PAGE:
SCMP: Demand for better skills is making staff sweat.

Published in the South China Morning Post on Saturday 19th October 2013

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Emma Reynolds, CEO of e3 Reloaded, a creative agency specialising in employer branding and employee communications, believes businesses have to transform their relationship with their employees and treat them as they would their customers.

All too often, however, this is not the practise, she says. “We find that companies are often brilliant at communicating with their customers, brilliant at segmenting them and understanding who they are and what they want, brilliant at helping these customers to change their behaviour, but terrible at engaging their own employees,” she says. “Too often change is something being done to employees and they are not in control of it and they don’t feel part of it.”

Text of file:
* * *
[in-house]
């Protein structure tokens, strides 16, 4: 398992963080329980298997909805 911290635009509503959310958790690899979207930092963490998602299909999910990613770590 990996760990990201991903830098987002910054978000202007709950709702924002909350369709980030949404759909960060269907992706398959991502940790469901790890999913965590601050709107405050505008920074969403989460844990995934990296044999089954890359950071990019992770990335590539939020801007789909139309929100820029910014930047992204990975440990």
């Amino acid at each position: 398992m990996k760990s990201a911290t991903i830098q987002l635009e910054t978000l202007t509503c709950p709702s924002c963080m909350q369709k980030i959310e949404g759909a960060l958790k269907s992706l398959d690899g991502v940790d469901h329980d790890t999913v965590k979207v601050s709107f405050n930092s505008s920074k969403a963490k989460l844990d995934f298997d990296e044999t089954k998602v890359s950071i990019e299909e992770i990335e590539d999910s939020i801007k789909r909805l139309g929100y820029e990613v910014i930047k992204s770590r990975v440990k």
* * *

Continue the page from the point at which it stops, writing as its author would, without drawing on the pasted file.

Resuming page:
Reynolds encourages employers to design their internal systems and processes from the same perspective as the best computer and smartphone companies design their products: with the end user always in mind. To do this, she believes businesses should ask themselves a number of questions to improve their employees’ ever-changing working lives.

“Are we harnessing the skills of our employees and tapping into their ability to collaborate, or are we just designing things in the boardroom for people around that table?” she asks. “Are we totally transparent internally? Are we transferring control from the organisation to the employee? Can they personalise their experiences? Are we designing things for our employees so it’s easier for them to do great work? Or is the user the last person we have in mind?”

The Randstad report shows that 93 per cent of those surveyed believe employers and employees are equally responsible for ensuring staff have the skills that their job requires. Reynolds echoes this sentiment. “Gone are the days when an employee joined a company and then sat back and said, ‘Right, I’ll be here for 30 years and it’s your responsibility to manage my career,’” she says.

She adds, though, that businesses should create a learning culture within which employees can be proactive and take responsibility for their development.